This reflects a tactical approach to IT, and it will stay on their radar until the next hot trend comes around. What IT really needs to do is take a strategic approach, and that means providing clear use cases that management will relate to. CX – customer experience – is a great use case for AI, especially since it’s now become a strategic priority for many businesses.
While the selling points of AI for IT will tend to be technology-based, I wholly agree with Gord’s guidance for getting executive management onboard. His view is that the best way to talk about AI with them is to not talk about AI. Using CX as the example, it’s better instead to talk about the journey that end customers are on.
The better your contact center can understand that journey, the better the CX, and from there, the needle move on metrics that management really cares about. Those outcomes are what makes AI strategic, so that’s what the conversation needs to be about. They’re not really interested in how AI works – that’s IT’s domain – so just focus on what’s important to them. This sounds easy and very logical, but in practice, it’s likely more the exception than the rule – otherwise Gord wouldn’t be talking about it.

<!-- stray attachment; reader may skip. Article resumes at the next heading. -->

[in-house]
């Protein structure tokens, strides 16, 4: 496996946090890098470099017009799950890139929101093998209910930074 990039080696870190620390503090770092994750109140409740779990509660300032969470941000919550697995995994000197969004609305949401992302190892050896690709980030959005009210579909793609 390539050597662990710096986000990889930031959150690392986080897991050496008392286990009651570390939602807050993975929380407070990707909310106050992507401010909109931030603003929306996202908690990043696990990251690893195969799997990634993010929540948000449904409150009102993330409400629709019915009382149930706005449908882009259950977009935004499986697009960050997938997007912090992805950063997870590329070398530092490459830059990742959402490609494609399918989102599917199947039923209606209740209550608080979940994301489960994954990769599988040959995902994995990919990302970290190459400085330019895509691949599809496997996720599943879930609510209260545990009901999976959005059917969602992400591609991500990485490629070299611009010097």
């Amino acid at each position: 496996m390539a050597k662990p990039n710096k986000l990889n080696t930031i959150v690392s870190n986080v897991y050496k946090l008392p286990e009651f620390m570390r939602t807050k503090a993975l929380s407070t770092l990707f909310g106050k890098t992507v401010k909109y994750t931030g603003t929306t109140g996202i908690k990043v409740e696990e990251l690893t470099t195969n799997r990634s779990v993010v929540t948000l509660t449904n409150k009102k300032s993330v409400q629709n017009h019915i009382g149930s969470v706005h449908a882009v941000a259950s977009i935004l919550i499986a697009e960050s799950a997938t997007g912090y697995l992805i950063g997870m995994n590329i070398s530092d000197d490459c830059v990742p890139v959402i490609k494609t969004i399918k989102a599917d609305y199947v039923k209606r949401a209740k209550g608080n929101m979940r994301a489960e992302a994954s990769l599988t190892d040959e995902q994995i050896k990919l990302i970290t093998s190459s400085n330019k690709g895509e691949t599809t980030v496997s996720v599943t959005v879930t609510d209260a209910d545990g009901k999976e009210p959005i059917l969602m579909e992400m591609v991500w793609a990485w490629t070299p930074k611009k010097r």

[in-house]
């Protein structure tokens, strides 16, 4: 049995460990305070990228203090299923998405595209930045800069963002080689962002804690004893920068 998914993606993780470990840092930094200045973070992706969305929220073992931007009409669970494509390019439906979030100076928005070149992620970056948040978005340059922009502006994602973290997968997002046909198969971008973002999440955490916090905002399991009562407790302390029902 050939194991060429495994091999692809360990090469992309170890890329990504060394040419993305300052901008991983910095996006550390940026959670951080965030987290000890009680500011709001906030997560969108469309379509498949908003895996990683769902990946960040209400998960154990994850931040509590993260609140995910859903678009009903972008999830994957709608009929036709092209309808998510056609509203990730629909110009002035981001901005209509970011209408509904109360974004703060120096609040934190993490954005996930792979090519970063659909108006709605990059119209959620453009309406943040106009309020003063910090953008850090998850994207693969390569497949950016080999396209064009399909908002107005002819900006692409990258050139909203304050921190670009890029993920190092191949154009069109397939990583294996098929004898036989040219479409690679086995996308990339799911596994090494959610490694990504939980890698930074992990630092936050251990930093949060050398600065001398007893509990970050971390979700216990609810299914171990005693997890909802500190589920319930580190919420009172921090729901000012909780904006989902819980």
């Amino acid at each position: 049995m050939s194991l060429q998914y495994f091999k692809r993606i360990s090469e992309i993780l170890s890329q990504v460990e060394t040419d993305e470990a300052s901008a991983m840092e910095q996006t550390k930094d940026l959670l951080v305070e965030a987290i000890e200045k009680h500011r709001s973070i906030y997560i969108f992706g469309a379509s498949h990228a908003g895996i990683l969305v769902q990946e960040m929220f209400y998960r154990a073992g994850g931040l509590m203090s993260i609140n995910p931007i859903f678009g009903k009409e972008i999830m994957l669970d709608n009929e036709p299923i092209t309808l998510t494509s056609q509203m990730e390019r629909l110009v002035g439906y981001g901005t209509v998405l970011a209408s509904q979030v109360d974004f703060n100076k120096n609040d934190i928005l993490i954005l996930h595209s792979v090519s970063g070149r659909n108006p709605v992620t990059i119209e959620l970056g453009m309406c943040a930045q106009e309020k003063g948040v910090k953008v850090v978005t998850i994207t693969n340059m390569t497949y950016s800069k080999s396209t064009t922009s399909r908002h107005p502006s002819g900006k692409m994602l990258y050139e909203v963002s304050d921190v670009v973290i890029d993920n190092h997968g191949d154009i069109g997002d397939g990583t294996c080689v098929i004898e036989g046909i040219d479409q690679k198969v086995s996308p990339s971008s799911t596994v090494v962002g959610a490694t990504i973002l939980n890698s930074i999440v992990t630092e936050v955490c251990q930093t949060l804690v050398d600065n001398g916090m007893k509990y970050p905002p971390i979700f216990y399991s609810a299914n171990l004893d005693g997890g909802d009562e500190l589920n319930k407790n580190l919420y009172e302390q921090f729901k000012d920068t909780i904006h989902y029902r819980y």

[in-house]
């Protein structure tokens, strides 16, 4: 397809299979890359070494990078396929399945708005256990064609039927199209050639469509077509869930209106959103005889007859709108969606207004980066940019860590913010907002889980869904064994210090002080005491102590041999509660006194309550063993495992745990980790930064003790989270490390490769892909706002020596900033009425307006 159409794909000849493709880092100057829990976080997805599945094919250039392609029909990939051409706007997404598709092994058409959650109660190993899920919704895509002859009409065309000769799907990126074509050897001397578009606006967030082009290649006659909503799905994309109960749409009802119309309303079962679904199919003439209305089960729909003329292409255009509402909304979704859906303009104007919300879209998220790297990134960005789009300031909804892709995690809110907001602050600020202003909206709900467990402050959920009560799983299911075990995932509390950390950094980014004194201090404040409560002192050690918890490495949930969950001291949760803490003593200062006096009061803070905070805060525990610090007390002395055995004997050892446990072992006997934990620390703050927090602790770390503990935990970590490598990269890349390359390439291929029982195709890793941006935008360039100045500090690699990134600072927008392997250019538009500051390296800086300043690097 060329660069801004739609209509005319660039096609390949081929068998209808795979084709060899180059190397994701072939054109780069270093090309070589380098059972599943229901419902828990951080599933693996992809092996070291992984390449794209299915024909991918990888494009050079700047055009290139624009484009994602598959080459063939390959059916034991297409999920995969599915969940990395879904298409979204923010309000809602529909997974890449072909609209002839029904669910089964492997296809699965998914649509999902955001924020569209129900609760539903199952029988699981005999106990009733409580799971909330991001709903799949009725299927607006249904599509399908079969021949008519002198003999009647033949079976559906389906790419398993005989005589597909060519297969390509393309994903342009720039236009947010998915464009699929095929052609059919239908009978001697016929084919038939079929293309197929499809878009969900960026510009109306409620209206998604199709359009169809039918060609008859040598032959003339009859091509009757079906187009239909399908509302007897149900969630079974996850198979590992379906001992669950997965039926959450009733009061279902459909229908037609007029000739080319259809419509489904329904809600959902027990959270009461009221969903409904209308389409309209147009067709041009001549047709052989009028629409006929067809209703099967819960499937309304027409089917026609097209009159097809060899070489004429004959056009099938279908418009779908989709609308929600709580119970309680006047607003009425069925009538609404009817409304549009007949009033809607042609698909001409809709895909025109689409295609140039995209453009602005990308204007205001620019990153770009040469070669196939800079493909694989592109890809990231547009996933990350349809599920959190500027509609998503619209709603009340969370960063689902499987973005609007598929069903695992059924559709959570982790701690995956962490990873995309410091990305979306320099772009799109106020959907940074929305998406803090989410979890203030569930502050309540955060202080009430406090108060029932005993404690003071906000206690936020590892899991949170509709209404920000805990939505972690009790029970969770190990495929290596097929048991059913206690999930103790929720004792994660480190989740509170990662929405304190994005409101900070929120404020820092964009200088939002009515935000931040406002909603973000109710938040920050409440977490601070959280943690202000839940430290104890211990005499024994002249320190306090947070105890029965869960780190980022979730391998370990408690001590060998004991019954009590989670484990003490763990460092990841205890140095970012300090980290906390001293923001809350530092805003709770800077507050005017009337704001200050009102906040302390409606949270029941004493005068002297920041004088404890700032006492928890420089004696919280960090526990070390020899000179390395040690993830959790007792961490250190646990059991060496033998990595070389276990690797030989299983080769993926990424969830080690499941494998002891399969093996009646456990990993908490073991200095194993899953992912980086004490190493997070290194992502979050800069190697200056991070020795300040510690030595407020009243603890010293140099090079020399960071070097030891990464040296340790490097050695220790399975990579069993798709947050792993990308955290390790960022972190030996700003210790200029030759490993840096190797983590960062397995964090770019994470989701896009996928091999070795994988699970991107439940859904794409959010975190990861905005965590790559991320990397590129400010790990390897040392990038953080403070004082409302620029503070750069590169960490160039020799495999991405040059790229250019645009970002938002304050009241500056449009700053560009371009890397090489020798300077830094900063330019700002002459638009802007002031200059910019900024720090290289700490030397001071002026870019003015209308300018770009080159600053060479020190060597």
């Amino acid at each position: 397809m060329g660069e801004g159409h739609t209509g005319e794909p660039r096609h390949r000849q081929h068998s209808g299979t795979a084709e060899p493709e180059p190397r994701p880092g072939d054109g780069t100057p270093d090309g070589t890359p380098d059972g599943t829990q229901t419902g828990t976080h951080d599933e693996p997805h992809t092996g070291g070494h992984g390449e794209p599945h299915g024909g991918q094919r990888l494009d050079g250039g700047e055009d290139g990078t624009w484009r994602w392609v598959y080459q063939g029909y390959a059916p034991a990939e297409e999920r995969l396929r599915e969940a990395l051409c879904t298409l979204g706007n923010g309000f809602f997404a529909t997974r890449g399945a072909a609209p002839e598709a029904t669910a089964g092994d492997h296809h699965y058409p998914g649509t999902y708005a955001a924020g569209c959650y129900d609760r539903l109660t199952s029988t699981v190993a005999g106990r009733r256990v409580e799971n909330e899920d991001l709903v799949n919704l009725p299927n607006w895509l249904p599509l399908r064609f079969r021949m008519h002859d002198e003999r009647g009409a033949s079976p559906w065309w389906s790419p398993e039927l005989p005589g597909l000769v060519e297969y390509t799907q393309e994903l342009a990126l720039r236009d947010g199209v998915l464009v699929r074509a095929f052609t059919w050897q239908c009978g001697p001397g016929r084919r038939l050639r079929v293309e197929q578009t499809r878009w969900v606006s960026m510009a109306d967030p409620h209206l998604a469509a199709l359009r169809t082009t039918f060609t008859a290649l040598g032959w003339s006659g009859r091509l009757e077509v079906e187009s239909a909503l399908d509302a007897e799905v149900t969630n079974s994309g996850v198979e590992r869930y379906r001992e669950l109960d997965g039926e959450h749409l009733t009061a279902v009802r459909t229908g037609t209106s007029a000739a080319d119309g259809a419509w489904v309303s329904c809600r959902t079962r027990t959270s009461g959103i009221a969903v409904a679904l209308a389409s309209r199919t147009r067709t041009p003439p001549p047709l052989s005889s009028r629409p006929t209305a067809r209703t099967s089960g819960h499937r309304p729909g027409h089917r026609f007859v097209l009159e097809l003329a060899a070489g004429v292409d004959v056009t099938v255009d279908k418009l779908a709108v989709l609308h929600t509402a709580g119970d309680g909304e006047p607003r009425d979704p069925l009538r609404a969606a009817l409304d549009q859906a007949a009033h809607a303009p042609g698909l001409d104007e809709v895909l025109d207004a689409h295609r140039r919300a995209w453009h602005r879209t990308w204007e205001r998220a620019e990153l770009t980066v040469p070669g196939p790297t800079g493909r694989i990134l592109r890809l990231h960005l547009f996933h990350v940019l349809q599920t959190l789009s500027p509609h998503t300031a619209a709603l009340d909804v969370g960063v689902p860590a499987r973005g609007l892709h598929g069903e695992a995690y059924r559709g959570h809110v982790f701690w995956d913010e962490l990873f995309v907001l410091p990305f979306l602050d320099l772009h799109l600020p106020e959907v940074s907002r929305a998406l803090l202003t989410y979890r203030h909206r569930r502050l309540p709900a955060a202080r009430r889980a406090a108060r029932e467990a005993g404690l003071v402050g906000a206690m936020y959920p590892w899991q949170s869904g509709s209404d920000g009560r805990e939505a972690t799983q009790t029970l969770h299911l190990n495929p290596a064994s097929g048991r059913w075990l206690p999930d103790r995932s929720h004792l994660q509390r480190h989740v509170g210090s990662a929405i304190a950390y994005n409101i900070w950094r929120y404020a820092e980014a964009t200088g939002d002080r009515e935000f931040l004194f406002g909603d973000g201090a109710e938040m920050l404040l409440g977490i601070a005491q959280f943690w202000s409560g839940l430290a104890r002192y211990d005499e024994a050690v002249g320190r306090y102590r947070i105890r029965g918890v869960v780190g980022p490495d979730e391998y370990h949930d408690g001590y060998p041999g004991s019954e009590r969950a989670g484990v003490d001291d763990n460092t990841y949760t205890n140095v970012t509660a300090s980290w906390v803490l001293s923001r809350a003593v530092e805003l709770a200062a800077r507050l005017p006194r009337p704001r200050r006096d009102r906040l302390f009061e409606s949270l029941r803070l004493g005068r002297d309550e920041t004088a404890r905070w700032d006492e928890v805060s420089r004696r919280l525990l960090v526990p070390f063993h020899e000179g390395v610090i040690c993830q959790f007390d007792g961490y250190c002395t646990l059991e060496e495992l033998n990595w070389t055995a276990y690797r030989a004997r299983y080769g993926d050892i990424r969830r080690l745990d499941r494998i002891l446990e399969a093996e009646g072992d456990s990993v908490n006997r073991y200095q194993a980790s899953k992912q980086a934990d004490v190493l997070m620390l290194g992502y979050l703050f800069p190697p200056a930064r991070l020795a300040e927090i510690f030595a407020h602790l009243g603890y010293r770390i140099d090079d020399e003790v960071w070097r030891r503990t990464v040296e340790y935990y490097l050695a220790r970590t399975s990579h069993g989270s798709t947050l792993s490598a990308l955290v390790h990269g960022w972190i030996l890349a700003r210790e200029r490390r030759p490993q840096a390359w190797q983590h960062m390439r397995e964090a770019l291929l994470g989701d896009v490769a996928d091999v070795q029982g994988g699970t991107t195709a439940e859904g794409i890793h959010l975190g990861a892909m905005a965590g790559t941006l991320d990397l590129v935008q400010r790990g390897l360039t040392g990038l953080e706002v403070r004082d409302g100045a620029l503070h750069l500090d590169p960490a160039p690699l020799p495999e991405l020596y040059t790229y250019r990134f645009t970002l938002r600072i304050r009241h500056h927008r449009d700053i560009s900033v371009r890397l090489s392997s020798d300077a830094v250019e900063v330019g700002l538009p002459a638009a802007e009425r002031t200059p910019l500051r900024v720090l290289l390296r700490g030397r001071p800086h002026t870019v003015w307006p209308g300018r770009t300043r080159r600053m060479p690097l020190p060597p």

2. Go deeper and keep asking why
Taking this a step further, to really make AI strategic, you need to frame those use cases around real pain points and get to root causes. When the CEO asks about having AI, Gord talked about asking “why” in return – not once, but three times to get beyond the superficial and go from effect to cause. Too often, executives will only think about AI in terms of automation and cost savings, and IT will think only about what’s best for its domain, which really only addresses operations.